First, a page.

Freemasonry is different things to different people. On one level, we enjoy the comradeship, a comradeship which owes nothing to any rigid religious discipline or codified form of behaviour, at least not outside the ritual. On another level, the organisation and practice of Freemasonry distracts, beguiles and corrupts us: many members find in it an opportunity for self-aggrandisement, and for them the search for higher rank and the illusion of self-importance become the essential pursuit.
On yet another level, we become engrossed in the forms and symbols, seeking to interpret them, to understand their true import. Then again, we may, in the practice of the form of our Craft, the conduct of our degree ceremonies, accidentally stumble across the actual content and discover truths in it of such poignant beauty and wonder, that we start to ask ourselves why we never realised it before.
Once we come to that realisation, it becomes of little interest whether this or that Lodge adheres to a belief in the Great Architect or not. It becomes of no importance at all that women are admitted to a Lodge, provided that our search for truth is founded in well-known Masonic principles – we are all creatures of the same universe, born equal, and equally able to communicate ideas of spiritual value to each other as long as the good will is there, and the necessary noblity of spirit motivates us.
Masonic history is a great diversion! Many of us delve into it with an enthusiasm we do not show in other Masonic activities. I believe that the only Masonic history worth our while is research into what our forebears, our founders, conceived as the essence of the Craft. If that essence was a proper pursuit of moral progress in ourselves, aided by spirituality, to become better men and women, and thereby to contribute to the furtherance of reason, compassion, moral conduct and goodness, then we have an obligation to follow such a Craft in that spirit. The present membership of many Masonic jurisdictions in the world deny this spiritual dimension, and appear to be profoundly afraid, even of the mention of the word ‘spiritual’, as I know from my own experience of the United Grand Lodge of England.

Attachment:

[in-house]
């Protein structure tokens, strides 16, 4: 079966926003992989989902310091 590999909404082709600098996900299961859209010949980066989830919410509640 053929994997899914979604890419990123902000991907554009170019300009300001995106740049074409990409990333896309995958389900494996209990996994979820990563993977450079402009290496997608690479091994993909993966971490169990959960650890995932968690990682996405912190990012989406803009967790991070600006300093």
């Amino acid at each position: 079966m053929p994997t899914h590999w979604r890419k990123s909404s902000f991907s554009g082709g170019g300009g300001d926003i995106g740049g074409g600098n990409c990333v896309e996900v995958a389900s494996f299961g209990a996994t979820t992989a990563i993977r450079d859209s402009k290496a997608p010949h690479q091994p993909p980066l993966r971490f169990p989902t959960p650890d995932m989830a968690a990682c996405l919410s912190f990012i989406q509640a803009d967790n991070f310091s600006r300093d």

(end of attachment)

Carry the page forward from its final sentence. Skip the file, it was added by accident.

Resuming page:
Let us not be diverted. The rewards can be immense.
Julian Rees was initiated in the Kirby Lodge No. 2818 in London in 1968, was Master in 1976/77 and again at the centenary of the Lodge in 1999/2000.
He is a holder of the silver matchbox award of the Emulation Lodge of Improvement, and has also served there on the Precepting Committee.
He was Master of the German-speaking Pilgrim Lodge No. 238 in 1978/79.
He was a regular contributor to the quarterly magazine Freemasonry Today since its founding in 1997 and from 2003 to 2007 he was Deputy and News Editor.
In 2003 he delivered the prestigious Wendel K Walker Memorial Lecture in New York, entitled Through Ritual to Enlightenment.
He was one of the founding members of The Cornerstone Society, serving as Secretary for a number of years, and has lectured to lodges in this country, in USA and continental Europe.
He has been honoured by the Institut Maçonnique de France with the Ordre Maçonnique de Lafayette.
He is a Past Junior Grand Deacon of the United Grand Lodge of England.
He is the author of Making Light – a Handbook for Freemasons, and The Stairway of Freemasonry – 30 Short Talks and Questions.
His two latest works So You Want To Be a Freemason? and The Tracing Boards of the Three Degrees in Craft Freemasonry Explained will be published in 2009.
Since the takeover of Freemasonry Today Julian Rees now writes for The Square magazine. His next book Ornaments Furniture and Jewels is due to be published by Lewis Masonic end 2012 or early 2013. Since the abandonment by UGLE of the spiritual dimension in Freemasonry, announced by the Deputy Grand Master in September 2011, Julian Rees has resigned from UGLE and joined the International Order of Co-Freemasonry Le Droit Humain.